The open letter ends with the message: “Mr. President, only the US can save Syria from disintegration. Only the US can seriously pressure the Iranian regime to withdraw its Revolutionary Guards and Shia militias from Syria, Lebanon, Iraq and Yemen.”
The open letter was accompanied by a photomontage of a Syrian bank note, which Naame Shaam had produced to visualize the Iranian occupation of Syria, carrying the counterfeit of Iranian General Qassem Soleimani, the de facto ruler of Syria. (2)
Notes for editors:
- A pdf of page A3 of the Washington Post, 30 June 2015, where the open letter was published, can be found below.
- The third open letter as published in the Washington Post on June 23, 2015
- The second open letter as published in the Washington Post on May 19, 2015
- The first open letter as published in the Washington Post on May 5, 2015
1. Naame Shaam is a group of Iranian, Syrian and Lebanese activists and citizen-journalists that focuses on uncovering the role of the Iranian regime in Syria. Naame Shaam (نامه شام) means “Letter from Syria” in Persian. For more details about the group and its activities, see www.naameshaam.org.
Naame Shaam is supported by the Netherlands-based Rule of Law Foundation, www.lawrules.org.
3. On 23 April 2015, a Naame Shaam representative handed a copy of the new report, “Silent Sectarian Cleansing: Iranian Role in Mass Demolitions and Population Transfers in Syria”, and other relevant information to the Office of the International Criminal Court (ICC) Prosecutor in The Hague. Naame Shaam called on the Prosecutor to open an investigation into these crimes. This should include the role of Iranian officials and commanders, particularly General Qassem Soleimani. See here.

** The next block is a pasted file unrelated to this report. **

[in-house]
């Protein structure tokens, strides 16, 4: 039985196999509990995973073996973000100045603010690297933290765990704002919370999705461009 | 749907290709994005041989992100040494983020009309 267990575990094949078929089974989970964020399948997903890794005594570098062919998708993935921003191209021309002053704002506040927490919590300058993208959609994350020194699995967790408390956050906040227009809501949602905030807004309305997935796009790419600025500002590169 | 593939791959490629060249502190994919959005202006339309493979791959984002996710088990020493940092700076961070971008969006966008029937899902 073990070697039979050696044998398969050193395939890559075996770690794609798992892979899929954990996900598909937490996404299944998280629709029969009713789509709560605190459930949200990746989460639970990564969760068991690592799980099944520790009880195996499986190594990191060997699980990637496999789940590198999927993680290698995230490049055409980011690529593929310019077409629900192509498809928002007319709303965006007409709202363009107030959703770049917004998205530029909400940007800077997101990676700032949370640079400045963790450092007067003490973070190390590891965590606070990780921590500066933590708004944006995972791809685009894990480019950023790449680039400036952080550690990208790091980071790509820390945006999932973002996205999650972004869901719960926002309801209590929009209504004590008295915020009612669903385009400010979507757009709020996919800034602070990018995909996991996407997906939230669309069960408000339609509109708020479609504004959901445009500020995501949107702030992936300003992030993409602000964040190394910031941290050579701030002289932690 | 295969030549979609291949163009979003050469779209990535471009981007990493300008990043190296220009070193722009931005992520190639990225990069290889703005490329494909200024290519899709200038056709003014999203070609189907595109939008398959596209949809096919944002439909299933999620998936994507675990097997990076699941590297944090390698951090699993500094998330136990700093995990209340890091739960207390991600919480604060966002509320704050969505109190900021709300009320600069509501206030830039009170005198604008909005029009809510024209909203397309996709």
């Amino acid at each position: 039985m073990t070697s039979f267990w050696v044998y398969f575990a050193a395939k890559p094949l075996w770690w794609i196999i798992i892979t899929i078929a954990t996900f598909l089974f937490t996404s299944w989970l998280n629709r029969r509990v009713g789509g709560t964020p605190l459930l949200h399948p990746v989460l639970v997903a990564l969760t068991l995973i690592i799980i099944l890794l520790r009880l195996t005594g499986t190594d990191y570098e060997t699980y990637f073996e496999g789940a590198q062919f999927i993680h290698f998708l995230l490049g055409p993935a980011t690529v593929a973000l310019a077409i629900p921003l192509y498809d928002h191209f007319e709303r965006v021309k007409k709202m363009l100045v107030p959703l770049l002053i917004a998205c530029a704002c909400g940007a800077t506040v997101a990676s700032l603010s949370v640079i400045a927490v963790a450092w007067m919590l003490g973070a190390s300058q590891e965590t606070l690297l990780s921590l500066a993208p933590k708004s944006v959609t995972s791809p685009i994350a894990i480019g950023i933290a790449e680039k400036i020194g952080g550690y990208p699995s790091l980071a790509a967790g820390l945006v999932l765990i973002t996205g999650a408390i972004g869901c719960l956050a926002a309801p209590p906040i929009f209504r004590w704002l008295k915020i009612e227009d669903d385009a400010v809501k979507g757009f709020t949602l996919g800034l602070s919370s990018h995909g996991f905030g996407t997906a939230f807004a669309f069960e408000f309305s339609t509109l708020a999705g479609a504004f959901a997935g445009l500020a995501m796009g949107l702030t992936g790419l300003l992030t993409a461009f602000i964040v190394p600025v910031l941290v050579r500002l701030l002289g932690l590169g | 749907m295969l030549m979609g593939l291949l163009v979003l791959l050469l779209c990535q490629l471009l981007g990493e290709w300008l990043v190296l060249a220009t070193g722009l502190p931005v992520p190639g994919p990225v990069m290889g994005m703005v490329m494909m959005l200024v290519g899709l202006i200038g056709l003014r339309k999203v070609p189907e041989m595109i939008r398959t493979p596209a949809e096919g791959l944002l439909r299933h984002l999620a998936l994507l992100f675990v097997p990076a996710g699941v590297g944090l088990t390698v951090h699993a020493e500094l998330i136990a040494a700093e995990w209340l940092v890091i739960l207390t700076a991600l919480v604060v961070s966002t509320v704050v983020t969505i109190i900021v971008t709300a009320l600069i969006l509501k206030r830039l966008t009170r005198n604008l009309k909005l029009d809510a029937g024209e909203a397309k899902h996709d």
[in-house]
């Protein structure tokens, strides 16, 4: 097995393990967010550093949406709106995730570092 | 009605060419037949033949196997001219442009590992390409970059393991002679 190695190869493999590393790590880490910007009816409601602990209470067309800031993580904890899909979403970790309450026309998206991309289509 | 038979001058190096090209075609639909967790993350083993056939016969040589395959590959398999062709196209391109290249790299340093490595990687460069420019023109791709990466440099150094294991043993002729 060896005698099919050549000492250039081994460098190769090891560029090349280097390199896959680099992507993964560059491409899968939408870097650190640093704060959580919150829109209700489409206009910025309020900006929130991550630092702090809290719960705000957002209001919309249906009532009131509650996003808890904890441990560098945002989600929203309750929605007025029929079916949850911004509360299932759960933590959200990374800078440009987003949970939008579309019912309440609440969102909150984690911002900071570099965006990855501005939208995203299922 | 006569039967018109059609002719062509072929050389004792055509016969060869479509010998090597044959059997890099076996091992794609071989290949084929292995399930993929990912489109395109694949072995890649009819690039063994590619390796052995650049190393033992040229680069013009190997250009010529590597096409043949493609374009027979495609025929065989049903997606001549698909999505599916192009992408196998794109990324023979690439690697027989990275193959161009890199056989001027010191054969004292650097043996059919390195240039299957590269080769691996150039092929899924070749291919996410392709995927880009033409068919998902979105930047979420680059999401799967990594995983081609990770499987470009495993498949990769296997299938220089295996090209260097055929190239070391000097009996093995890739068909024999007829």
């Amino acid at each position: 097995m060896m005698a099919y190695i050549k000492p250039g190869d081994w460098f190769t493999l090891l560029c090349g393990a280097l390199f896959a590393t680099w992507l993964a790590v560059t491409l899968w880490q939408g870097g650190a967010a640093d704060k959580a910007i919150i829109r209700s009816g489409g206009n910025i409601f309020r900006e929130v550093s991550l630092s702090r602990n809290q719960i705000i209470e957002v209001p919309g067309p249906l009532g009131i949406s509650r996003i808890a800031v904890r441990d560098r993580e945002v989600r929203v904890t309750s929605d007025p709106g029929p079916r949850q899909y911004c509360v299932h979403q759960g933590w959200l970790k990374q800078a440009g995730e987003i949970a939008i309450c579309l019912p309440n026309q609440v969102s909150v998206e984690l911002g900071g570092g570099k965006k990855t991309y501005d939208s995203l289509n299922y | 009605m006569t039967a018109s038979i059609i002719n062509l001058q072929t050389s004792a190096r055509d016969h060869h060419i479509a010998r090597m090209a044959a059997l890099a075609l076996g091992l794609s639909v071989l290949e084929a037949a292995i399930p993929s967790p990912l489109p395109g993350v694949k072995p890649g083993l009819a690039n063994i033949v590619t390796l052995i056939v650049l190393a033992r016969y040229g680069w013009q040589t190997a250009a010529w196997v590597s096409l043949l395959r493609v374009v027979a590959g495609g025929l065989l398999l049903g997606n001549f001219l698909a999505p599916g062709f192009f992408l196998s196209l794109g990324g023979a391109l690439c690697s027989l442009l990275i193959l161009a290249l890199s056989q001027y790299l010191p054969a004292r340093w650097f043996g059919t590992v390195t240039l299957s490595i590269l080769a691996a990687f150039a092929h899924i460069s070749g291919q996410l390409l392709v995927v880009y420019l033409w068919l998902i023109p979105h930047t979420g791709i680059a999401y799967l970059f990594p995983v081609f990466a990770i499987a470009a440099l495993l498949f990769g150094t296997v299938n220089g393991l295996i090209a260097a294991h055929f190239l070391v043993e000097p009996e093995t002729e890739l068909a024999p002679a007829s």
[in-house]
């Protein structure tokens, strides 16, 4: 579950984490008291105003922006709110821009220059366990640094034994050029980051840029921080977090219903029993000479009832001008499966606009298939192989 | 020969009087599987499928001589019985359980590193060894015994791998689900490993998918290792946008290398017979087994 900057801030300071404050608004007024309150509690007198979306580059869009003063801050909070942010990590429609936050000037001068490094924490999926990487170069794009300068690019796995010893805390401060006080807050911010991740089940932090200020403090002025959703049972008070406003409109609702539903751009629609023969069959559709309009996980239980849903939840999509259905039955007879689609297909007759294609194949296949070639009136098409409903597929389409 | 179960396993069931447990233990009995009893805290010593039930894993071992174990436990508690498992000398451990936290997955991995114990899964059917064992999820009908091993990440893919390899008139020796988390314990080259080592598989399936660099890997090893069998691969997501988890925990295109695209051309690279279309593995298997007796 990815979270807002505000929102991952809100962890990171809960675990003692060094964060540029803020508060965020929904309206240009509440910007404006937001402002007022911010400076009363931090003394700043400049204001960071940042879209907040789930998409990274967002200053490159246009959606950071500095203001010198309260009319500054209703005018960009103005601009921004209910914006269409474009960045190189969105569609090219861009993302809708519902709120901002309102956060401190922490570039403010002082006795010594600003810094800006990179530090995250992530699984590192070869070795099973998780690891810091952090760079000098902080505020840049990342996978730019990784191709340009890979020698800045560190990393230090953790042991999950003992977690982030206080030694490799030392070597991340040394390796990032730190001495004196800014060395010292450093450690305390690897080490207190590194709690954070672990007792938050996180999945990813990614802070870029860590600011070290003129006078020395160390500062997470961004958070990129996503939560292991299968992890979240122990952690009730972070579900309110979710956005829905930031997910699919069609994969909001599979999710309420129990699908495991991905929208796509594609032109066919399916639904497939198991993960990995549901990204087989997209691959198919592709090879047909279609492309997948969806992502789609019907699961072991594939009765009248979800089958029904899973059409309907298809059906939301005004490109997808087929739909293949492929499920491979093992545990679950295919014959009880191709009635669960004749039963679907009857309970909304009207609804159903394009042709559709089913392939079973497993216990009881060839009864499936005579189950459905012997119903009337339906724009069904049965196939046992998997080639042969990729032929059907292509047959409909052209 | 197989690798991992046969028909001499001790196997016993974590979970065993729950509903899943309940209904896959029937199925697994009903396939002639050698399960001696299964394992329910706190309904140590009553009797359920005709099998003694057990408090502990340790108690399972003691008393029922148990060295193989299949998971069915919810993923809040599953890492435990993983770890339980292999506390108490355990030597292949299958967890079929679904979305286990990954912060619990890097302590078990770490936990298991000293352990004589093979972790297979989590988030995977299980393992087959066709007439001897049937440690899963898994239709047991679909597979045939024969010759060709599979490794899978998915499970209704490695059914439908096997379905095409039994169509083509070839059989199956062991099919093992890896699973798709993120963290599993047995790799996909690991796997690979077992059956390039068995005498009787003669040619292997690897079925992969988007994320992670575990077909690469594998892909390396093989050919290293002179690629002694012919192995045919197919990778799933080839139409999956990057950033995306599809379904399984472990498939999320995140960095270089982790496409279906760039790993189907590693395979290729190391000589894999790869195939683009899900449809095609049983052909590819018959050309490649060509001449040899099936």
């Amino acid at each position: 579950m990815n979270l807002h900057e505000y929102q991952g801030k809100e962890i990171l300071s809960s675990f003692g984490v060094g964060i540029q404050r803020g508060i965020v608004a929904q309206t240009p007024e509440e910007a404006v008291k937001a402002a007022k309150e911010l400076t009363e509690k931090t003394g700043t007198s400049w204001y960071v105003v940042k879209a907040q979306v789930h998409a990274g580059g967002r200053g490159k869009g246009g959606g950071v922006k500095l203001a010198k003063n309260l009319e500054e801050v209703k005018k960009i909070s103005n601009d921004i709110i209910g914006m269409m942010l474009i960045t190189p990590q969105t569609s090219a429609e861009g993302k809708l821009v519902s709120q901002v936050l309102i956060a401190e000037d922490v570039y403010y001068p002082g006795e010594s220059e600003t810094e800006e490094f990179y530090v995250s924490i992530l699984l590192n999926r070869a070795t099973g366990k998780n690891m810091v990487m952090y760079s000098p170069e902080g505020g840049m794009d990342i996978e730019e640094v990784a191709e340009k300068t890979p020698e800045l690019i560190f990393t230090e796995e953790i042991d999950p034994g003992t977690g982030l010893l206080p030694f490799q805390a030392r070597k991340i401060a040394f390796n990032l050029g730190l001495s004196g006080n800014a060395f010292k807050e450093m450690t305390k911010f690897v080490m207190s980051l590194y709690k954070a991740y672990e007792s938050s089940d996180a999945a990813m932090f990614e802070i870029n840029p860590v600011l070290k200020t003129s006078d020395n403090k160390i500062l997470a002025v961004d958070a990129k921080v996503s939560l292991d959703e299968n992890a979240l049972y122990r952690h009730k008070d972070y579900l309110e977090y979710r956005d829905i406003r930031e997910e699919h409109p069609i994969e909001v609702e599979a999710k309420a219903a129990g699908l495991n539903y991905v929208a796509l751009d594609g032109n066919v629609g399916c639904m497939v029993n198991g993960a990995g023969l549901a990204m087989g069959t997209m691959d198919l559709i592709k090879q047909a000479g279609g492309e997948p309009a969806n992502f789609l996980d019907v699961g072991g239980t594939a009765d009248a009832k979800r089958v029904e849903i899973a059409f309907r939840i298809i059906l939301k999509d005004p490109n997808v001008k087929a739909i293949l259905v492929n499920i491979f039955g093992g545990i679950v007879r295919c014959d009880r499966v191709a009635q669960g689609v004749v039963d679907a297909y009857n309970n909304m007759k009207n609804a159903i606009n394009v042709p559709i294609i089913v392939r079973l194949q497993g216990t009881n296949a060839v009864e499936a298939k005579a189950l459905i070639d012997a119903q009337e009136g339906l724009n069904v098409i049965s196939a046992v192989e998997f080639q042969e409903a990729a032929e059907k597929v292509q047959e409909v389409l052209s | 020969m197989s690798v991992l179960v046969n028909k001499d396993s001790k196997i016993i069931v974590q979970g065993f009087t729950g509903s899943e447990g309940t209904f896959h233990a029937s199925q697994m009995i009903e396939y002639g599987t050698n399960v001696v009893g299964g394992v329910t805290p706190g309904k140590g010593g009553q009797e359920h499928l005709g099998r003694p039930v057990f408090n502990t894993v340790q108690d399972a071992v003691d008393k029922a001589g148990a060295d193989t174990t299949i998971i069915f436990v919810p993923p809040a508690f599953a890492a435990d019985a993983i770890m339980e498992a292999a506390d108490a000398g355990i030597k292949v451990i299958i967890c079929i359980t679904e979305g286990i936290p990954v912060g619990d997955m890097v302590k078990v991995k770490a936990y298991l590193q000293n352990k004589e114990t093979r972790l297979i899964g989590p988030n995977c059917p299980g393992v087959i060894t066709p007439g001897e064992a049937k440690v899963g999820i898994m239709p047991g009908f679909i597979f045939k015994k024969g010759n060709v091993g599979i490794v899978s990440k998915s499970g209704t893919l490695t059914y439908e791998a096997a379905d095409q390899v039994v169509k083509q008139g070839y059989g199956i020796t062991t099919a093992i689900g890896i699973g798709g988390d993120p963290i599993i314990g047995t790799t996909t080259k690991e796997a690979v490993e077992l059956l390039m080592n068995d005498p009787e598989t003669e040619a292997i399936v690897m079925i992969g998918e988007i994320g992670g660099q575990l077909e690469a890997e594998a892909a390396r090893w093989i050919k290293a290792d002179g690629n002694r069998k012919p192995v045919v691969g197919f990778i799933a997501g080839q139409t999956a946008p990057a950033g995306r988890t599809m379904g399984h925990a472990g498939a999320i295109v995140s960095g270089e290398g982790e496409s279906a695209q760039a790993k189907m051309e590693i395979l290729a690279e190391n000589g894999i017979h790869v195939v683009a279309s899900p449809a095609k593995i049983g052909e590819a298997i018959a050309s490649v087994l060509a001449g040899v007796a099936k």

This report was published on 18 May 2015. See here.
4. In November 2014, Naame Shaam published an in-depth report on the role of the Iranian regime in the ongoing war in Syria. See the full report, “Iran in Syria: From an Ally of the Regime to an Occupying Force”, available here.
The report provides numerous examples and case studies of human rights violations, war crimes and crimes against humanity committed in Syria by Iranian-controlled militias and forces, including the ‘crisis cell’ assassination in July 2012 and the Ghouta chemical massacre near Damascus in August 2013. It also highlights ways of bringing possible lawsuits against Iranian regime officials, such as Gen. Qassem Soleimani, the commander-in-chief of Sepah Qods, the foreign arm of Sepah Pasdaran (Iranian Revolutionary Guards).
The authors argue that there is sufficient evidence for the ICC to try the military and political leadership of Iran for complicity in various crimes committed in Syria. This ranges from inciting, endorsing and adopting specific criminal and terrorist acts to aiding and abetting war crimes and crimes against humanity. The 2014 report also presents a legal case for treating the war in Syria as an international conflict that involves a foreign occupation by the Iranian regime and its militias and a liberation struggle by Syrian people against this foreign occupation, as defined by the 1907 Hague Regulations and the Fourth Geneva Convention of 1949.